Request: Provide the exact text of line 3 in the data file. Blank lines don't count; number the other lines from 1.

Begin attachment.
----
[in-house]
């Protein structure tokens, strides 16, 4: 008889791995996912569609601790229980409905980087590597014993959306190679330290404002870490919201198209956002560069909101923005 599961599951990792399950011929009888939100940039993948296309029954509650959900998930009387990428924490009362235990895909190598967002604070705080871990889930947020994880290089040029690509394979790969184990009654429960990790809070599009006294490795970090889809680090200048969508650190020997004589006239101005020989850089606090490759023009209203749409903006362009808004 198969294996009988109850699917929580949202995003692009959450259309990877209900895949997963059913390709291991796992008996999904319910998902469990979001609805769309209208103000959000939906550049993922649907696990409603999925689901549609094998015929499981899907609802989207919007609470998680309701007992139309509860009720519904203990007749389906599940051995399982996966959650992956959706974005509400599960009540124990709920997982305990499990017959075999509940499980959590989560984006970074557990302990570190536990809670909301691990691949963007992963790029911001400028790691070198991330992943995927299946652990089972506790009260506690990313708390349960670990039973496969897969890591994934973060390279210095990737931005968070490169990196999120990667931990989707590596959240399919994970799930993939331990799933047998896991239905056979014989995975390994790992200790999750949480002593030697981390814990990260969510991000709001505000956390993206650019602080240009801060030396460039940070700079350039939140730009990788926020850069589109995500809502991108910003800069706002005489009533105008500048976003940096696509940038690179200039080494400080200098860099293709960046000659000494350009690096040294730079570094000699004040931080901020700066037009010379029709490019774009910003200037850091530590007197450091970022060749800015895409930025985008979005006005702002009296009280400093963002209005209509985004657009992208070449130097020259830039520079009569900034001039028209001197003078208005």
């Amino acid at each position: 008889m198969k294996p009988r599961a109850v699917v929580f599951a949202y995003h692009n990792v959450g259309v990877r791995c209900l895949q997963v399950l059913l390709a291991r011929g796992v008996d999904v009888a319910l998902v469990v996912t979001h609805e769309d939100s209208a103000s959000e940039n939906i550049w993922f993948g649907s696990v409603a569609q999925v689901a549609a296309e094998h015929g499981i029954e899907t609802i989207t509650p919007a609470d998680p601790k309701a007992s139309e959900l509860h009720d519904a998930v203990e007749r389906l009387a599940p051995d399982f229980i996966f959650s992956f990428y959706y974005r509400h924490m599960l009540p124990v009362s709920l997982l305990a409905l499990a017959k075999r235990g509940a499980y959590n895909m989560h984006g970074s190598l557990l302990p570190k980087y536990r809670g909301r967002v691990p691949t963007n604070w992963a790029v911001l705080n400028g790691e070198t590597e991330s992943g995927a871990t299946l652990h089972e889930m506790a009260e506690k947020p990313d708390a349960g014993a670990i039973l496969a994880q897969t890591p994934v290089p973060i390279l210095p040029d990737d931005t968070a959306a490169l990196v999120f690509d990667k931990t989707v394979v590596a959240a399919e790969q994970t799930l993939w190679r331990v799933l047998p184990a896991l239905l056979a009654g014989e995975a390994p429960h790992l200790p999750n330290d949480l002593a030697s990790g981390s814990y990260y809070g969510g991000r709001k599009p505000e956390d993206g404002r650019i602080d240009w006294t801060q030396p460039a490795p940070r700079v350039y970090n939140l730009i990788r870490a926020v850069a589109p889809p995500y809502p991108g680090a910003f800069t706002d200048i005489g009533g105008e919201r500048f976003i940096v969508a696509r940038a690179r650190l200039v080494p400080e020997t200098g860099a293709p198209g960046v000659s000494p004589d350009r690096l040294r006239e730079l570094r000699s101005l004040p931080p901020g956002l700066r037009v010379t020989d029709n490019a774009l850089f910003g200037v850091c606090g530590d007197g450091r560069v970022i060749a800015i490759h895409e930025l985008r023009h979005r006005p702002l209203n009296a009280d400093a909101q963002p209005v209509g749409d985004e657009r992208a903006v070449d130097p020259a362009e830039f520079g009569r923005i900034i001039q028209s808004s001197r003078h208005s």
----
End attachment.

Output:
């Amino acid at each position: 008889m198969k294996p009988r599961a109850v699917v929580f599951a949202y995003h692009n990792v959450g259309v990877r791995c209900l895949q997963v399950l059913l390709a291991r011929g796992v008996d999904v009888a319910l998902v469990v996912t979001h609805e769309d939100s209208a103000s959000e940039n939906i550049w993922f993948g649907s696990v409603a569609q999925v689901a549609a296309e094998h015929g499981i029954e899907t609802i989207t509650p919007a609470d998680p601790k309701a007992s139309e959900l509860h009720d519904a998930v203990e007749r389906l009387a599940p051995d399982f229980i996966f959650s992956f990428y959706y974005r509400h924490m599960l009540p124990v009362s709920l997982l305990a409905l499990a017959k075999r235990g509940a499980y959590n895909m989560h984006g970074s190598l557990l302990p570190k980087y536990r809670g909301r967002v691990p691949t963007n604070w992963a790029v911001l705080n400028g790691e070198t590597e991330s992943g995927a871990t299946l652990h089972e889930m506790a009260e506690k947020p990313d708390a349960g014993a670990i039973l496969a994880q897969t890591p994934v290089p973060i390279l210095p040029d990737d931005t968070a959306a490169l990196v999120f690509d990667k931990t989707v394979v590596a959240a399919e790969q994970t799930l993939w190679r331990v799933l047998p184990a896991l239905l056979a009654g014989e995975a390994p429960h790992l200790p999750n330290d949480l002593a030697s990790g981390s814990y990260y809070g969510g991000r709001k599009p505000e956390d993206g404002r650019i602080d240009w006294t801060q030396p460039a490795p940070r700079v350039y970090n939140l730009i990788r870490a926020v850069a589109p889809p995500y809502p991108g680090a910003f800069t706002d200048i005489g009533g105008e919201r500048f976003i940096v969508a696509r940038a690179r650190l200039v080494p400080e020997t200098g860099a293709p198209g960046v000659s000494p004589d350009r690096l040294r006239e730079l570094r000699s101005l004040p931080p901020g956002l700066r037009v010379t020989d029709n490019a774009l850089f910003g200037v850091c606090g530590d007197g450091r560069v970022i060749a800015i490759h895409e930025l985008r023009h979005r006005p702002l209203n009296a009280d400093a909101q963002p209005v209509g749409d985004e657009r992208a903006v070449d130097p020259a362009e830039f520079g009569r923005i900034i001039q028209s808004s001197r003078h208005s």